Prediction of haze episode potential for mountain-valley urban area using synoptic-climatological modeling approach


The Chiangmai city of Thailand is located in a complex mountainous area of Northern Thailand. In recent years, the city has been experiencing air pollution haze episodes during the dry season. The most severe haze was observed in March 2007 when the entire city was blanketed with smoke/haze for a few weeks. The 24-h average PM10 level in the city reached the peak of 396 μg/m3. Recurring haze episodes have become a critical environmental problem that is linked to sharp increases in hospital admissions. This study investigates the main causes of the Chiangmai haze episodes, considering both meteorological and emission sources, with the aim to produce early warning. In the absence of a detailed emission inventory necessary for more comprehensive 3D air pollution model applications for the haze episode warning a synoptic climatological approach is proposed. An automated meteorological classification scheme was developed based on the spatial synoptic index, to identify the most predictive haze-prone meteorological patterns in the area during the months of February-April from 2001-2009. Among the four synoptic patterns that were recognized for the region, pattern 2 was found to prevail on the days with high PM10 in Chiangmai and occurred with a high frequency in the month of March. This pattern is characterized by presence of vast thermal low pressure cells over Chiangmai and Indian continent with hot, dry and stagnant air over the Northern part of Thailand. All identified as episodic high PM10 (higher than Thailand air quality standard of 120 μg/m3) in March 2007 were observed to belong to pattern 2. In addition, the increased levels of PM10 in this month coincided with the high emission from biomass burning and seasonal industries. Backward trajectories also show the air masses wandering over the regions of dense fire hotspots, which represented biomass burning, before arriving to Chiangmai on the haze episode days. By utilizing stepwise regression model for PM10 prediction on the next day, the results of the model were satisfactory for both the dependent set of data of 2007-2009 (R2=88%) and the independent sets of data for 2004-2010 (R2=79 %). The corrective percentage of ""good"" ([PM10] ≤ 40 μg/m3), ""moderate"" (40 < [PM10] ≤ 120 μg/m3) and ""haze alerts"" (120 μg/m3< [PM10]) air quality category forecasts in Chiangmai are 78%, 81% and 89%, respectively. Based on our analysis, we proposed an episode warning procedure that combines the screening for synoptic pattern 2 during February-April period and prediction for haze alerts day in Chiangmai.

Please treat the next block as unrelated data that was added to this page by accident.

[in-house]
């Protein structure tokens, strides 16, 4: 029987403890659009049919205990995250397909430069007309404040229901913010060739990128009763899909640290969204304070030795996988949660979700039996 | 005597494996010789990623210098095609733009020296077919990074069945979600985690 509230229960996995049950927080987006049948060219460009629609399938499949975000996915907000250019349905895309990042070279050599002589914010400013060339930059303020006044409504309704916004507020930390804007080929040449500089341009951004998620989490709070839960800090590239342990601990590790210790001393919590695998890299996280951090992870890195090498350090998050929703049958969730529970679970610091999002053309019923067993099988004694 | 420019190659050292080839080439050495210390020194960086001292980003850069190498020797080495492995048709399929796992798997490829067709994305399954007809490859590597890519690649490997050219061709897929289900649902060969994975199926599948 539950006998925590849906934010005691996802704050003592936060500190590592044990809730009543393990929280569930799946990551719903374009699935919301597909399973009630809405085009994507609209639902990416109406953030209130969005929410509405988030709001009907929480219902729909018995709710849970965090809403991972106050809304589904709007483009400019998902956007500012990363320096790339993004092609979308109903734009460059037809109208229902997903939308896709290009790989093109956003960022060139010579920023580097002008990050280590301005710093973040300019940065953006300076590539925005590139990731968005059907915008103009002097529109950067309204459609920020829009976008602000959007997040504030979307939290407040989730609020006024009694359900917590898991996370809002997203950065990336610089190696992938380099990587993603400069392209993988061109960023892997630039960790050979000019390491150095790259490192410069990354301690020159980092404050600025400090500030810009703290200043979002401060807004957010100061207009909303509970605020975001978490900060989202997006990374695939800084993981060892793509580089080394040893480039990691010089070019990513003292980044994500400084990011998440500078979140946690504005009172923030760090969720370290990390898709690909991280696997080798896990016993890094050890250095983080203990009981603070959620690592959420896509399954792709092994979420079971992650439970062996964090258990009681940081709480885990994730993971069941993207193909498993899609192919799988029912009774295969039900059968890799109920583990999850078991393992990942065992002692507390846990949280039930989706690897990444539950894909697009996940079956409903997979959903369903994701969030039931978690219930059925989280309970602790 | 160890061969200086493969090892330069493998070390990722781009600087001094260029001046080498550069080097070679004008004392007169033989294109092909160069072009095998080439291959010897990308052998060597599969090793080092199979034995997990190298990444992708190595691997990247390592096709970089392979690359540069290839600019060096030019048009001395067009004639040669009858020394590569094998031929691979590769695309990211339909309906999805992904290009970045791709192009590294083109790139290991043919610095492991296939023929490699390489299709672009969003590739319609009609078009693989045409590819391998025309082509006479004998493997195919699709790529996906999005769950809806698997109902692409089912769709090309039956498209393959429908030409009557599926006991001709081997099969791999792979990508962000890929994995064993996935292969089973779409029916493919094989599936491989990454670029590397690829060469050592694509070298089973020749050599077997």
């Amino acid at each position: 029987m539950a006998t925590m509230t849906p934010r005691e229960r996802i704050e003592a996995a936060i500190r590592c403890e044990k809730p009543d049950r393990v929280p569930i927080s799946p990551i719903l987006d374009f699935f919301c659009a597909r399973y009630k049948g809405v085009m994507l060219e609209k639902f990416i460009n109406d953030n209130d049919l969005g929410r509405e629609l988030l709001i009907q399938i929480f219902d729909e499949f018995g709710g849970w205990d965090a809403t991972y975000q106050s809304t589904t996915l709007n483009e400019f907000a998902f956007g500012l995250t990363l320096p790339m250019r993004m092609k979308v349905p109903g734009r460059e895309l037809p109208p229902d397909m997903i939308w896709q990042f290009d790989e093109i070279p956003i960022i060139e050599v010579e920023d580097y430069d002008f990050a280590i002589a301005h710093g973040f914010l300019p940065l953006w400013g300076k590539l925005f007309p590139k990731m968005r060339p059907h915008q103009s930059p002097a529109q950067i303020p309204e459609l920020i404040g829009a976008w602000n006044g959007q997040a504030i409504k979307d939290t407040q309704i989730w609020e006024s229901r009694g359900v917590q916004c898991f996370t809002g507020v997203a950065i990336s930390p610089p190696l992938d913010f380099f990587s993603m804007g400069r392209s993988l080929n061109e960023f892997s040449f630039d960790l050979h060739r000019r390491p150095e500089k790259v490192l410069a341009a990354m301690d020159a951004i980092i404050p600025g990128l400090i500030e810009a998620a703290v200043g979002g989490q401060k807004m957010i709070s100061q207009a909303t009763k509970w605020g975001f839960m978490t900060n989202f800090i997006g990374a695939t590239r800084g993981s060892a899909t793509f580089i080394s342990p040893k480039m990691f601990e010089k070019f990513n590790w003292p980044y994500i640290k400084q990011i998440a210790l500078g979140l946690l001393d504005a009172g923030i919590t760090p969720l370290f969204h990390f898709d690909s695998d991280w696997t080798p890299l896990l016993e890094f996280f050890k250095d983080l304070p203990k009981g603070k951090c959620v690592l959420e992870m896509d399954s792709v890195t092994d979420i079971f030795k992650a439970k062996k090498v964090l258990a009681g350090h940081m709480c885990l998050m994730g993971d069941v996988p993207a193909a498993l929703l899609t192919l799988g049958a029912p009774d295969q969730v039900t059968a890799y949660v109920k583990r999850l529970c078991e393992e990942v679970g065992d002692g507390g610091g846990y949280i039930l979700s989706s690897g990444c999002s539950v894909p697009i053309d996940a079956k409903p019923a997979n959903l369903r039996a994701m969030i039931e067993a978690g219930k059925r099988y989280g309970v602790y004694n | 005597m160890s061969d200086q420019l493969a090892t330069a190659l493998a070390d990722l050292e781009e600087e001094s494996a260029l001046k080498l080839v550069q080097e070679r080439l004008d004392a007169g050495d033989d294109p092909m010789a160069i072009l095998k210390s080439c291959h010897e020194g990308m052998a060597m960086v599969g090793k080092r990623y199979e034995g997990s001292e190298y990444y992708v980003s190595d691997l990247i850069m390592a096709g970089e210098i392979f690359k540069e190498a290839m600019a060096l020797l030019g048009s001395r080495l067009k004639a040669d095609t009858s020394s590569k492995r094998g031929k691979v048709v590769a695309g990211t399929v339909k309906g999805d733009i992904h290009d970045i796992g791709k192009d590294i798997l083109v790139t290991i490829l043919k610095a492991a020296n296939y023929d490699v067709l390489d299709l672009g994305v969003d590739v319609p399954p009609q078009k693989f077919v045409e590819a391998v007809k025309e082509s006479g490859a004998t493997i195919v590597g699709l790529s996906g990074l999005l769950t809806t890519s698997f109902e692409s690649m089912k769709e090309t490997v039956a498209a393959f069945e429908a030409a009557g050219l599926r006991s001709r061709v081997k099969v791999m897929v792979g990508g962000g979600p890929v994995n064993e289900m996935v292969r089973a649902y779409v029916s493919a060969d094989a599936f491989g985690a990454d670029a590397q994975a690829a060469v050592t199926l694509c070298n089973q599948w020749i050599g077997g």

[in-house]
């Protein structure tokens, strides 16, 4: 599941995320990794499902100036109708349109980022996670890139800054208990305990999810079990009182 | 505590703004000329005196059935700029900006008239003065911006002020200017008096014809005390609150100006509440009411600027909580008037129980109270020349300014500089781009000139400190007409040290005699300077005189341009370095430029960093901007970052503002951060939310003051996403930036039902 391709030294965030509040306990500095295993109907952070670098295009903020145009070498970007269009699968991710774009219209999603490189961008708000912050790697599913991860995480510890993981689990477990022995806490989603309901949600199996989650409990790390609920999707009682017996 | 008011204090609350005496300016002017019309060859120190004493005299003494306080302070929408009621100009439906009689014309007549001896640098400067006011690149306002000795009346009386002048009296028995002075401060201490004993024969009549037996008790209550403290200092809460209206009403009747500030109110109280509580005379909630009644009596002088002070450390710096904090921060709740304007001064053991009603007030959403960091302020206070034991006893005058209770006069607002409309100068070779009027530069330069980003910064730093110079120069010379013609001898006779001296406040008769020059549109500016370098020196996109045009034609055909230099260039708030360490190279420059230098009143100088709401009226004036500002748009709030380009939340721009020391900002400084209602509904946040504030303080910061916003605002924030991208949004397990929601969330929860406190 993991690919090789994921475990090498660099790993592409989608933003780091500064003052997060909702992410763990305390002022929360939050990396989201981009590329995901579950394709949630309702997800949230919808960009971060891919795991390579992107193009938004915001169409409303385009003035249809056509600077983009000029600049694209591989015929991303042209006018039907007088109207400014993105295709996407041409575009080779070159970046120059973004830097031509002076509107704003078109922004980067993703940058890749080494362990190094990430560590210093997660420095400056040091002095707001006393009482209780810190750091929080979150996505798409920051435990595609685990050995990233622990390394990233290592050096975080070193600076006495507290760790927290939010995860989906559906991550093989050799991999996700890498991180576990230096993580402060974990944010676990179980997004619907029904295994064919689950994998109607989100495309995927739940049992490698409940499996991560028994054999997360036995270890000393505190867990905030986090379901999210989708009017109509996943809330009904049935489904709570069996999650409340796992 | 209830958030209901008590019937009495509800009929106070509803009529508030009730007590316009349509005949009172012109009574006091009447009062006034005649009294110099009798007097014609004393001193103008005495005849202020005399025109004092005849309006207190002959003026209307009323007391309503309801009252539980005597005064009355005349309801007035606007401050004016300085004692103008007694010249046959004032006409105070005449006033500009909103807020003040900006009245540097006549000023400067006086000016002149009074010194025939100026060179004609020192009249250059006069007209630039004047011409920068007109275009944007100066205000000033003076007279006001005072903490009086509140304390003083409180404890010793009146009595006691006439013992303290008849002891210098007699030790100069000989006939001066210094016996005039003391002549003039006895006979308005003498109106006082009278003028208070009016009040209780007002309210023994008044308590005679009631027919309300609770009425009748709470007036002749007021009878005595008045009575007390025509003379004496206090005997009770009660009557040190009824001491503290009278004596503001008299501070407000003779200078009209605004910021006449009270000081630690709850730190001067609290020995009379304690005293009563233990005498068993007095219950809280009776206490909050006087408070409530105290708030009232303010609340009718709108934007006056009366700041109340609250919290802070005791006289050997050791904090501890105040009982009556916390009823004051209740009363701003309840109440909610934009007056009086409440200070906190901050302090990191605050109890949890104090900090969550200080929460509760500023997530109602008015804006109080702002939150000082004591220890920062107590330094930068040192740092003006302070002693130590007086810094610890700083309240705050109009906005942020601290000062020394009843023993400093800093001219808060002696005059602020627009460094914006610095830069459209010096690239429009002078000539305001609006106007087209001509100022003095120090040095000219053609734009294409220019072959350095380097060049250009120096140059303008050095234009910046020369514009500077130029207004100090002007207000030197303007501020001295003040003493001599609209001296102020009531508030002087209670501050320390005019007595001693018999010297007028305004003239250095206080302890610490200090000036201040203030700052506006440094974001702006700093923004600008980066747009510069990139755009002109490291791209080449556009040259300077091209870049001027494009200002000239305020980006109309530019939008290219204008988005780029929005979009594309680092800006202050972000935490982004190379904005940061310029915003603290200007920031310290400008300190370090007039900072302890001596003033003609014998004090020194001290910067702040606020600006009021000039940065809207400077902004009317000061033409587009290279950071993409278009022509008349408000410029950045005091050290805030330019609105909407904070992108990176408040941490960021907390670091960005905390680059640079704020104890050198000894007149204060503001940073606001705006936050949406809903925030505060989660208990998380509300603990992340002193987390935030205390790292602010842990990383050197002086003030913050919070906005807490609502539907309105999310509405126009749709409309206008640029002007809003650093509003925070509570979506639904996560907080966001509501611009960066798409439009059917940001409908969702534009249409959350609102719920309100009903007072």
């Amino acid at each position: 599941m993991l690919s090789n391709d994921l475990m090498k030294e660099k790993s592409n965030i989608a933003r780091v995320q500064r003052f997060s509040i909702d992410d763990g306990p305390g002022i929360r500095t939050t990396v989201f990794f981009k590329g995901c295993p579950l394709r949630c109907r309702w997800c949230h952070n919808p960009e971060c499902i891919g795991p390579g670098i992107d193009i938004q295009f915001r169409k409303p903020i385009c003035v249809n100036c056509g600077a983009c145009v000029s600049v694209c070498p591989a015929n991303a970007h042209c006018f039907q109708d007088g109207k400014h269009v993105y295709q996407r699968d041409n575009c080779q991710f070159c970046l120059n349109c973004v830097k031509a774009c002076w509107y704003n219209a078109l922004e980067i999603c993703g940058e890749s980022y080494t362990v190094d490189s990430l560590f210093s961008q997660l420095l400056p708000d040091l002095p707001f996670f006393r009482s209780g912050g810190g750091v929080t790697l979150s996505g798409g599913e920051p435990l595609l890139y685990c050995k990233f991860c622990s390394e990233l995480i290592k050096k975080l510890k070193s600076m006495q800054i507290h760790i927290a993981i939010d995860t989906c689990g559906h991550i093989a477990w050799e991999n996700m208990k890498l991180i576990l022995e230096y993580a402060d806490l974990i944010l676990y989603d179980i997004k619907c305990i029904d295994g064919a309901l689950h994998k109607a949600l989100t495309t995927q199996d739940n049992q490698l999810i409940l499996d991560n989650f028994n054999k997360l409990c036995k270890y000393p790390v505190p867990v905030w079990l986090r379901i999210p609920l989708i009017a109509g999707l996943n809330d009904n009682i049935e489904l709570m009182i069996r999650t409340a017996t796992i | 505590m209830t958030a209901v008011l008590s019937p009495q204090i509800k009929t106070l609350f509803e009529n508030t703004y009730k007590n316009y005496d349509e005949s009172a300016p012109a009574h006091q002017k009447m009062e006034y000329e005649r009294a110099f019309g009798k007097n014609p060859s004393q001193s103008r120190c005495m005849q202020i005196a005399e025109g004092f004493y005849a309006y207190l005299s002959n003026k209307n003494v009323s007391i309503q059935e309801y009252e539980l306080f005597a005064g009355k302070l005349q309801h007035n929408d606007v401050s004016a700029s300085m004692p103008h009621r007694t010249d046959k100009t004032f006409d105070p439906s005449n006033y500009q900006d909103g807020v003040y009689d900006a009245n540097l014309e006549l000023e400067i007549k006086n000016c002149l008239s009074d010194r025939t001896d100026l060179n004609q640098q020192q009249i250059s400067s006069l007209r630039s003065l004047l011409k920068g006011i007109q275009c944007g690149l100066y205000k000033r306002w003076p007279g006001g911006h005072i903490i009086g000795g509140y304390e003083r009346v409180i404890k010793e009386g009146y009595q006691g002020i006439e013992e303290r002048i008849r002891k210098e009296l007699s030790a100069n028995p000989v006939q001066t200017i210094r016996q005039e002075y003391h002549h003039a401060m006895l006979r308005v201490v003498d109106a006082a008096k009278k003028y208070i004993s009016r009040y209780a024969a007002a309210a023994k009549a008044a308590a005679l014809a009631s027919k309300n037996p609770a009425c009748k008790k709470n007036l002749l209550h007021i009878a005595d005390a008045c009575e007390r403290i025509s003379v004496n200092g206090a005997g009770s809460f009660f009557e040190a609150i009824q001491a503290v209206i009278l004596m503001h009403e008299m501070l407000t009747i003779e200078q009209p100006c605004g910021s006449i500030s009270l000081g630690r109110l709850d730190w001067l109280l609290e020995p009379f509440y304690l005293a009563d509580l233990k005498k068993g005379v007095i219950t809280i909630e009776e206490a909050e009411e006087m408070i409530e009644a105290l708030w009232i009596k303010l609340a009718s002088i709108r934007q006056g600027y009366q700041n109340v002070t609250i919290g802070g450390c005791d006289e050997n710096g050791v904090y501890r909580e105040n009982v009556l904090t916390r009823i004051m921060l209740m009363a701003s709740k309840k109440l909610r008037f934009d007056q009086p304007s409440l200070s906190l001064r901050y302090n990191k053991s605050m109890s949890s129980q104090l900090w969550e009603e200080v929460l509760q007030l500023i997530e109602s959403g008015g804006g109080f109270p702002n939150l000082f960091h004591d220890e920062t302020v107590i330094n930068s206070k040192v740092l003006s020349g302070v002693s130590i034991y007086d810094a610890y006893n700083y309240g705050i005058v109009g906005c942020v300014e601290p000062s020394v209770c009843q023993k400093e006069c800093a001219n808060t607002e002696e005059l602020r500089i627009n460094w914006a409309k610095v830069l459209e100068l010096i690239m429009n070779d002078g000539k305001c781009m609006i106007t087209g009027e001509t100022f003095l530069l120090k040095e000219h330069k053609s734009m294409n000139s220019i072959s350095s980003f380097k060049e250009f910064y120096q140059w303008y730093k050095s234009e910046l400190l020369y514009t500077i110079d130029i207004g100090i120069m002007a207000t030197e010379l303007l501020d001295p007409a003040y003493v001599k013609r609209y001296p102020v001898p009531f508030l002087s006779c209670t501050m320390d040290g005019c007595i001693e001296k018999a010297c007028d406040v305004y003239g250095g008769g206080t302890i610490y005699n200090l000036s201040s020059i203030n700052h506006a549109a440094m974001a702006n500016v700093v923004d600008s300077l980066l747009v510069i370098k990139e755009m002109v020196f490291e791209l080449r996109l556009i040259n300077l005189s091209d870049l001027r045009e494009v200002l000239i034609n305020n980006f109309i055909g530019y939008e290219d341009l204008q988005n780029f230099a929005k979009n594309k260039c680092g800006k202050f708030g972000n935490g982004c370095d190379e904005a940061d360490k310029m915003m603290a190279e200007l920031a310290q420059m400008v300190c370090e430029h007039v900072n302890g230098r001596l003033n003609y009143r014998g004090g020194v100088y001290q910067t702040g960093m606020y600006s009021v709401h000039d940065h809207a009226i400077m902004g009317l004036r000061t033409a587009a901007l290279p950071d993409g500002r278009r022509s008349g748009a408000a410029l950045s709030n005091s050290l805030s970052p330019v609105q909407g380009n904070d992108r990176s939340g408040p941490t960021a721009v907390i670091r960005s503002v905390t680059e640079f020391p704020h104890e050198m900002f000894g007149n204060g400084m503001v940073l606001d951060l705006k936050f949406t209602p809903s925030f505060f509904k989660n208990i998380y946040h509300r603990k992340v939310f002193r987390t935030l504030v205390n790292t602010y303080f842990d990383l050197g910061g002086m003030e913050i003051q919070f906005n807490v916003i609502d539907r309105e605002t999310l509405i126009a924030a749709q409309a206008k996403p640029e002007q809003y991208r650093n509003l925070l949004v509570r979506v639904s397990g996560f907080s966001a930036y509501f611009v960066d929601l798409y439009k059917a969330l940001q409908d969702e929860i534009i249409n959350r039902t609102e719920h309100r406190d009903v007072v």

Kim Oanh, N. T. Leelasakultum, K


HARMO - Proc. Int. Conf. Harmon. Atmos. Dispers. Model. Regul. Purp,2010


Biomass burning, Chiangmai, Episodic haze warning, Monthly emission variation, Synoptic classificati